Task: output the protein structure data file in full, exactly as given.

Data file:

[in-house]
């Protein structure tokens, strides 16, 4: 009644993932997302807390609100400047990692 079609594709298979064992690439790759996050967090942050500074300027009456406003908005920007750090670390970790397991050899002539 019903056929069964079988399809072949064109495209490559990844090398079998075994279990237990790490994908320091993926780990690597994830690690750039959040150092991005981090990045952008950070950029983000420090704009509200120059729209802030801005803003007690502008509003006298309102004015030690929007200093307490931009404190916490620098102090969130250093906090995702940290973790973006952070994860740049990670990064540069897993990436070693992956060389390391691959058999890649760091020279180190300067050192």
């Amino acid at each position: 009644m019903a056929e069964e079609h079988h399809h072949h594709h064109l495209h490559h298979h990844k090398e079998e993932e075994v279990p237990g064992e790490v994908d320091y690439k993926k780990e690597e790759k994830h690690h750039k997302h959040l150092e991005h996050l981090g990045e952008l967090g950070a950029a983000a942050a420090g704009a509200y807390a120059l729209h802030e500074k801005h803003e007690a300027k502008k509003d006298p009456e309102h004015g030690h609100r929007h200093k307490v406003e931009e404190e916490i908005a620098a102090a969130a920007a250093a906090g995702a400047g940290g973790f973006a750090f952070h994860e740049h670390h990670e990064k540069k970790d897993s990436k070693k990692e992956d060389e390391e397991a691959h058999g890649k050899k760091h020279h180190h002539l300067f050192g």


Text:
[in-house]
């Protein structure tokens, strides 16, 4: 009644993932997302807390609100400047990692 079609594709298979064992690439790759996050967090942050500074300027009456406003908005920007750090670390970790397991050899002539 019903056929069964079988399809072949064109495209490559990844090398079998075994279990237990790490994908320091993926780990690597994830690690750039959040150092991005981090990045952008950070950029983000420090704009509200120059729209802030801005803003007690502008509003006298309102004015030690929007200093307490931009404190916490620098102090969130250093906090995702940290973790973006952070994860740049990670990064540069897993990436070693992956060389390391691959058999890649760091020279180190300067050192």
């Amino acid at each position: 009644m019903a056929e069964e079609h079988h399809h072949h594709h064109l495209h490559h298979h990844k090398e079998e993932e075994v279990p237990g064992e790490v994908d320091y690439k993926k780990e690597e790759k994830h690690h750039k997302h959040l150092e991005h996050l981090g990045e952008l967090g950070a950029a983000a942050a420090g704009a509200y807390a120059l729209h802030e500074k801005h803003e007690a300027k502008k509003d006298p009456e309102h004015g030690h609100r929007h200093k307490v406003e931009e404190e916490i908005a620098a102090a969130a920007a250093a906090g995702a400047g940290g973790f973006a750090f952070h994860e740049h670390h990670e990064k540069k970790d897993s990436k070693k990692e992956d060389e390391e397991a691959h058999g890649k050899k760091h020279h180190h002539l300067f050192g």